In Light of FYF…

Can you believe that there once was a time where good music and artists were on music festival lineups? No attention to gender disparity or quotas or pushes for equal representation, but BANDS. Music lovers and aficionados, regardless of where they’re from or how diverse their band’s lineup is. There was no forced agenda. If you were good, trailblazing, or nevertheless interesting, you still had a pretty good shot.

Which were the guidelines FYF followed up until this year, when founder Sean Carlson was accused of sexual harassment on multiple accounts. And ever since then, the inevitable decline of the festival was visible. However, like me, many people never lost hope, all praying for as good of a music festival experience like last year, or years previous.

So, then, what happened? What was once a local punk rock music festival that began in Echo Park slowly blossomed into Goldenvoice’s new twinkle in their eye for Southern California, to the mainstream music festival puller that it now is (see drastic lineup differences even between 2012 and 2013).

Well, we can blame it on a number of things, the most obvious being the ousting of Sean Carlson. Upon succumbing to the image he projected privately, when Carlson went, ALL of FYF went. Not only the staff, but their resources, their connections, and their credibility. And suddenly, the FYF name became radioactive. And that’s when Goldenvoice decided to buy out Carlson’s stake in the festival, and go ahead with plans for this year’s installment, when many of us thought FYF was already dead in the water.

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Another possible reason for the cancellation (which I’m sure is the main reason), is the high ticket price for this year’s fest. Last year offered three days of music for a comparable price of $299 as opposed to this year’s $255 price tag, albeit two days instead of three, and with no real “pull” of major headliners like years’ previous. Interestingly enough, 2013’s bill offered a similar lineup (also featuring My Bloody Valentine’s first US show in a decade), which I was able to get a single day ticket to for $40.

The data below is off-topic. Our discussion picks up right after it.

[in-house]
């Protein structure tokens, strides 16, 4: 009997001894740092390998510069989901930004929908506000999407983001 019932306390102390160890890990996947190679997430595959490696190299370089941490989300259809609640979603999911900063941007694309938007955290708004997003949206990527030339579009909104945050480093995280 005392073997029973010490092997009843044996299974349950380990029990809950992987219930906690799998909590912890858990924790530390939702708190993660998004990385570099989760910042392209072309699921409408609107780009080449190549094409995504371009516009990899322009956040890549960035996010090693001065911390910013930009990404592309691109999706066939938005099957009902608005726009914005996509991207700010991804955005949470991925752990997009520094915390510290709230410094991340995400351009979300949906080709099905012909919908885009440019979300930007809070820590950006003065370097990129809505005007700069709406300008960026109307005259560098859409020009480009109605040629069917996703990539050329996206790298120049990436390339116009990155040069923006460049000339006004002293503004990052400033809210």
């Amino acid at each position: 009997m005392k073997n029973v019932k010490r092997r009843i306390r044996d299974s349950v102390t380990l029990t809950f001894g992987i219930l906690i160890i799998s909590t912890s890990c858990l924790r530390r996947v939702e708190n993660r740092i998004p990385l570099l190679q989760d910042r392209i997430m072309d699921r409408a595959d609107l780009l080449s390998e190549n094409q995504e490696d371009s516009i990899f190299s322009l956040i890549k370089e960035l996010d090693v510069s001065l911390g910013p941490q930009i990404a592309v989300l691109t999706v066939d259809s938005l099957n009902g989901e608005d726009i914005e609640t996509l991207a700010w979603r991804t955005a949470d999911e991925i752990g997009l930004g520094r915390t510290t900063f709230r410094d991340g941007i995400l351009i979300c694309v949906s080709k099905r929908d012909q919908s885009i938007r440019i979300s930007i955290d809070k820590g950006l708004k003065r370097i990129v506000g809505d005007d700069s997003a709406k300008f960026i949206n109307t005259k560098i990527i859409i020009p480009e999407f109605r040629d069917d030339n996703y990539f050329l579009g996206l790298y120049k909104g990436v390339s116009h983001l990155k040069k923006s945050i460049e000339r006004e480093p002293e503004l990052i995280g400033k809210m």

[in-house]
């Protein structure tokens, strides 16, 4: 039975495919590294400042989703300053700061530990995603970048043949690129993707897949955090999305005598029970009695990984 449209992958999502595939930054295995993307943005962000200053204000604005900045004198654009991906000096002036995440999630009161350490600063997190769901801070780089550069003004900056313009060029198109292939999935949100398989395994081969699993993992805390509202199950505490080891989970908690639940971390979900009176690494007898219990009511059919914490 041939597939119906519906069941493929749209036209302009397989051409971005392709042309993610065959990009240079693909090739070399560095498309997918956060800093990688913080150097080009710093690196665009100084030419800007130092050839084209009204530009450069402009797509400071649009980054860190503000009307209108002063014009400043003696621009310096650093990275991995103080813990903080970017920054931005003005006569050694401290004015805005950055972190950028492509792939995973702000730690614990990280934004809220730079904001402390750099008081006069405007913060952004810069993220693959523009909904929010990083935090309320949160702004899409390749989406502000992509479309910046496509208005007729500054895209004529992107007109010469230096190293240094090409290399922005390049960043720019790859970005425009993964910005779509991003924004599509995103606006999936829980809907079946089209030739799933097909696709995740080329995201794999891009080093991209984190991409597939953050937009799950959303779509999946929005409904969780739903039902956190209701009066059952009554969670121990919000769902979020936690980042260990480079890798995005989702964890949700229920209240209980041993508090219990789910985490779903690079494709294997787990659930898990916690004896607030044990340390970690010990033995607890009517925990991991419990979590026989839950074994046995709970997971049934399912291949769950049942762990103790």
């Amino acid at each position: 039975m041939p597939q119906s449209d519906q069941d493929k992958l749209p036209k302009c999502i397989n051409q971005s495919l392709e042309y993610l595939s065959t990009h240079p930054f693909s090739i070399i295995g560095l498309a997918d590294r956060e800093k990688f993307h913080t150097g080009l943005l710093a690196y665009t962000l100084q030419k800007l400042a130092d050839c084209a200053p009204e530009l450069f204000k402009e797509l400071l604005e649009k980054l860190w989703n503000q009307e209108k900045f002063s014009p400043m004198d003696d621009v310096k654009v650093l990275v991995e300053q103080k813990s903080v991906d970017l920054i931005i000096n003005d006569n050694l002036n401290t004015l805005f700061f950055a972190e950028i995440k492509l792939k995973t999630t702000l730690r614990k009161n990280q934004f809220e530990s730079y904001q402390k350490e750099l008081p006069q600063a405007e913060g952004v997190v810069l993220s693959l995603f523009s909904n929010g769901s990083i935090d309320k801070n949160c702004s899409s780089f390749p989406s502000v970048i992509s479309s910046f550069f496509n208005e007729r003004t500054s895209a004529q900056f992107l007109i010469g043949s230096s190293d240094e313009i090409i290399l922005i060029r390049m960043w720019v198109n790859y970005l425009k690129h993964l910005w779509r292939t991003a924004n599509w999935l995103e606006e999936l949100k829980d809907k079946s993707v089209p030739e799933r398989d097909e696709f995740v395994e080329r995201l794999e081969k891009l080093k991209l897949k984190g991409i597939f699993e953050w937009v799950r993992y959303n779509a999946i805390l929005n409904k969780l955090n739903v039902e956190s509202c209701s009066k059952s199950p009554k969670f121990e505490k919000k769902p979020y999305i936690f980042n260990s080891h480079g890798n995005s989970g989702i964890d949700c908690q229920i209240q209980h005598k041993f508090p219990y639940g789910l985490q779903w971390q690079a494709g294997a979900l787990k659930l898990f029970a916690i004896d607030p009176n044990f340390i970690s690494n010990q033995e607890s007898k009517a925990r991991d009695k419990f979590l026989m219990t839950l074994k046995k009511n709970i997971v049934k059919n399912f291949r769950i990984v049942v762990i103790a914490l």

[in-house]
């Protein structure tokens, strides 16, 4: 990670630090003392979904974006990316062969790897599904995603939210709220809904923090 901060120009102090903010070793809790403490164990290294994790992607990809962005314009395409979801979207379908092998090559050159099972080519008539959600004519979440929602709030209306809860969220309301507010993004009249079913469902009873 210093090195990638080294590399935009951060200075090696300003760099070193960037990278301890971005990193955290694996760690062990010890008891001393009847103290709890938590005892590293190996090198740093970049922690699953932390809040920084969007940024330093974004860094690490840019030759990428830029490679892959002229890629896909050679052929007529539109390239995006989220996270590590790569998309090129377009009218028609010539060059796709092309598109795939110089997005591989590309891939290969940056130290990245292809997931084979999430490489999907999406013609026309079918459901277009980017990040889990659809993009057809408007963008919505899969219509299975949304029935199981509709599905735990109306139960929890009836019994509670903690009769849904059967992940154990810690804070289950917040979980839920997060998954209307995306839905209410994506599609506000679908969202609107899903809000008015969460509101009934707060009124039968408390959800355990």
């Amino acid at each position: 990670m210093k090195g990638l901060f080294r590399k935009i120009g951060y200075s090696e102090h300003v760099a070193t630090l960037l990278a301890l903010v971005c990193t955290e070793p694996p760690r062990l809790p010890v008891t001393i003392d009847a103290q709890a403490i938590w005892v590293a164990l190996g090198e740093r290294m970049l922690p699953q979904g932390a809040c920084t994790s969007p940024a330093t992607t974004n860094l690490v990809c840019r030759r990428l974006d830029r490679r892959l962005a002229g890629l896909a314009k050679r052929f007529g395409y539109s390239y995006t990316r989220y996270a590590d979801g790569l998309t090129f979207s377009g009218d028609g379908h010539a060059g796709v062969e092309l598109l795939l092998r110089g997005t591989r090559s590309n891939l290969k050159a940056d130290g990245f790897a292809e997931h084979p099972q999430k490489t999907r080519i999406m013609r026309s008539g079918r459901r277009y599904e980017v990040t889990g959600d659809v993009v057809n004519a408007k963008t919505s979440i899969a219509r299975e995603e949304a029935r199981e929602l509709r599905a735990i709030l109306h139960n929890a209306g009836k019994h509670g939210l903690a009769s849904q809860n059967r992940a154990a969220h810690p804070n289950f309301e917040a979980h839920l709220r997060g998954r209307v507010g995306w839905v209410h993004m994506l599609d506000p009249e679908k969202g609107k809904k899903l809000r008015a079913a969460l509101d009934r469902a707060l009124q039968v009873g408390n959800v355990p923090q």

However, that was back then. And ever since it’s been an inflation of high profile music artists, a tendency to go bigger and expand your audience, because that’s what you don’t do at music festival – stand still. And maybe that’s what Goldenvoice was aiming for this year: a drastic change in the music festival landscape. With a growing festival, you don’t keep getting the same type of artists. You have to spread, you have to grow. You have to move, you can’t stand still.

When the mostly female lineup was announced, it was considered a game changer and a major let down. Not to say that the female artists were disappointing, it just lacked any “highlights.” (And this coming from a guy who bought a three day pass last year JUST to see Björk and Missy Elliot.) It was an applicable yet necessary move on Goldenvoice’s part, considering what happened to FYF’s original creator. But how will this be viewed in years moving forward? Will the mostly female lineups now appear radioactive? Will no one want to even step near that direction? Hopefully that won’t be the case, but if they remember who their true audience was (punk/alternative music lovers), I’m sure they’ll have no problem in trying to recapture what they once were. And who knows, by year’s end, maybe we’ll back on this year’s FYF and think that it could’ve been a major success.

FYF was my first ever music festival going back to 2013, and dare I say it, probably the best music festival on the west coast. Where else are you able to see such eclecticism among both up-and-coming and already established artists? Where else are you able to see an actual through-line in every year’s lineup that made the fest better year after year? But that’s what made FYF so special, it knew it wasn’t the best. It was never supposed to be the “best” thing, it was supposed to be its own thing. And in my mind, it still is the best.

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